Fuel retailer Orlen has begun rolling out contactless payment terminals at its service stations in Germany, while in France, Carrefour has announced that it will be deploying readers throughout its entire network. Contactless payments offer benefits such as reduced transaction times and higher convenience, which should give these players a significant competitive edge in the long term.
Orlen Germany, a subsidiary of PKN Orlen, is set to roll out contactless payment systems across its 511 Star-branded service stations in Germany. In partnership with Scheidt & Bachmann, Orlen has already deployed contactless PayPass terminals at approximately 120 sites, and plans to equip its entire network with the technology by the end of 2010. The system allows MasterCard PayPass contactless card holders to make payments of up to E25 by simply placing their card on a PayPass terminal. Concurrently, in a deal that is being cited as one of the world's largest in terms of the deployment of EMV contactless readers, Carrefour has signed an agreement with Hypercom to deploy readers at all of its 210 hypermarkets and 1,200 service stations in France.
Contactless card payments work by using a radio frequency identification (RFID) chip embedded into a payment card. The card, once held within five centimeters of a contactless point-of-sale (POS) reader, can be used for payments, eliminating the need to enter a PIN or provide a signature, thus speeding up the transaction process. Contactless card payments take 500 milliseconds to be verified, easily faster than both cash and other card transactions. This is especially useful for service stations that have a high throughput, such as those located on motorways, and should help reduce customer waiting times and increase site efficiency. Contactless payments at the pump could also increase the number of vehicles that can be refueled every hour, as they would reduce the time that a vehicle is parked at the pump.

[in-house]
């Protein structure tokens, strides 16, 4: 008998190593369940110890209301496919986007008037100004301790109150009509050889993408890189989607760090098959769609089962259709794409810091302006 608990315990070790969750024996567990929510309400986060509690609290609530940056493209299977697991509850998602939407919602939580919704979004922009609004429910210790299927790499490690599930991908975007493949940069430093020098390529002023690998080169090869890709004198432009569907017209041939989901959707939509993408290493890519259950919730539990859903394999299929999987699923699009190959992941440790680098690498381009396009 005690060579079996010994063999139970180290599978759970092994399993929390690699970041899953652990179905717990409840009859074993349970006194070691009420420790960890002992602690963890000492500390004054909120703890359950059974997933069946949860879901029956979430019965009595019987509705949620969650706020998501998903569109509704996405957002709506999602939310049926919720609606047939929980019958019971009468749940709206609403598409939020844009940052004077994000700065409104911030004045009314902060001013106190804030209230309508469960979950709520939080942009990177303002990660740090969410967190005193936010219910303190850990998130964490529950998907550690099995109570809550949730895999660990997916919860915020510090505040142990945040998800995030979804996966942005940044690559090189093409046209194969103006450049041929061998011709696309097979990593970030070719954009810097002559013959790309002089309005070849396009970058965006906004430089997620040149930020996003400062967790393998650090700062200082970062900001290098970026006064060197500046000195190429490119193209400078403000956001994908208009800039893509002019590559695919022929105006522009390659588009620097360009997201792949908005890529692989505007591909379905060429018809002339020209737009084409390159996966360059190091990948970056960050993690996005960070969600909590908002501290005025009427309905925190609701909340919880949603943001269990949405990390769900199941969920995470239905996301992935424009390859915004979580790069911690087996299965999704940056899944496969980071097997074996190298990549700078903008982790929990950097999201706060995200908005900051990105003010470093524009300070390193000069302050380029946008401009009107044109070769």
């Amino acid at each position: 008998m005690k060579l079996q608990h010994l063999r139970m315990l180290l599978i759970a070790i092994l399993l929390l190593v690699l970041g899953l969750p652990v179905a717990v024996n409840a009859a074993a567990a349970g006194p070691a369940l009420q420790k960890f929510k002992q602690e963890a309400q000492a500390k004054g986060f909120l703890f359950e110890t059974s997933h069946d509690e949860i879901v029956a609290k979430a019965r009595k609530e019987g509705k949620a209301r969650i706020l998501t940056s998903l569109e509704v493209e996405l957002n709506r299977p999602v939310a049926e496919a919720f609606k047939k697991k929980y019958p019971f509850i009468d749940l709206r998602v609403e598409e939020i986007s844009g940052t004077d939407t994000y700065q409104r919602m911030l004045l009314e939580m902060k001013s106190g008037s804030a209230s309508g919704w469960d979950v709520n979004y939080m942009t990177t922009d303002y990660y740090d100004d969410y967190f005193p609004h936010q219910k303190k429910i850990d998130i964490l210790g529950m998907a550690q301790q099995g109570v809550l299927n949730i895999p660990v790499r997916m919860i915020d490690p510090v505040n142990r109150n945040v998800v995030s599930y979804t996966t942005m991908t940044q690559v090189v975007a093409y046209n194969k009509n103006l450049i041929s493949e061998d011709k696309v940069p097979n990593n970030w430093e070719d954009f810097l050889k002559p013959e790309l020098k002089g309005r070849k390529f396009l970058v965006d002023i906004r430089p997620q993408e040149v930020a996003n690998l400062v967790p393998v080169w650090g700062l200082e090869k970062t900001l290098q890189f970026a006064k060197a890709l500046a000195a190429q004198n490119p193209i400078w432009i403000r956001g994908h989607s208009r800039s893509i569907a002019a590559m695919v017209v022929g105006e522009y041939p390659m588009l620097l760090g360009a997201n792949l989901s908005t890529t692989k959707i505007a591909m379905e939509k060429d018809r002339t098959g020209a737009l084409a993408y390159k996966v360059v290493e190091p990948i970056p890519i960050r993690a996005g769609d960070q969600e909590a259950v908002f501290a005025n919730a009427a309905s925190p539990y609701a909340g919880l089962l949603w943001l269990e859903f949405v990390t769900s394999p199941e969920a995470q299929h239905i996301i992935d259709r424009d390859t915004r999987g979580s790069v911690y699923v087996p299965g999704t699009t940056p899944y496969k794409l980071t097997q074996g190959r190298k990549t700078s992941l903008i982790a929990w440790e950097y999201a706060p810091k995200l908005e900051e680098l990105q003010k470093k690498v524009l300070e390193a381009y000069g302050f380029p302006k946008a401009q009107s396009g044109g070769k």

In addition, contactless payments are believed to encourage impulse purchases. According to American Express, customers using contactless cards spend an average of 20-30% more compared to customers using cash or traditional cards. As shown by Datamonitor research, the average non-fuel spend per motorist at German service stations is currently E3.96; however, the introduction of contactless payments at forecourt shops could well increase this figure.
Thus far, the low transaction limit for contactless payments has dissuaded fuel retailers from investing in the technology. In countries where fuel is particularly expensive, most transactions are high value, thereby rendering contactless functionality somewhat redundant. However, Orlen's limit of E25 offers motorists a reasonable transaction range. A recent Datamonitor study of German motorists found that almost half spend equal to or less than E25 on fuel per week. Therefore, Orlen should be able to derive a significant competitive advantage by extending contactless payment benefits to its customers.
Contactless payment technology is witnessing continuous innovation, and is being tested across various platforms, such as mobile phones and contactless key fobs. In North America, big retailers such as McDonald's, 7-Eleven and BP have already adopted the technology. Russian fuel retailer Lukoil is also upgrading all of its 5,200 service stations in Europe to accept contactless payments. While the penetration of contactless cards is quite low at present, investing in contactless infrastructure will surely offer first-mover advantage to retailers going forward. As Europe's service station network continues to shrink, sites will become busier and the number of transactions below the contactless threshold will increase, thereby improving the chances for a positive return on investment in the long term. Therefore, the recent moves made by Orlen and Carrefour are steps in the right direction, and signal imminent changes in fuel payment systems going forward.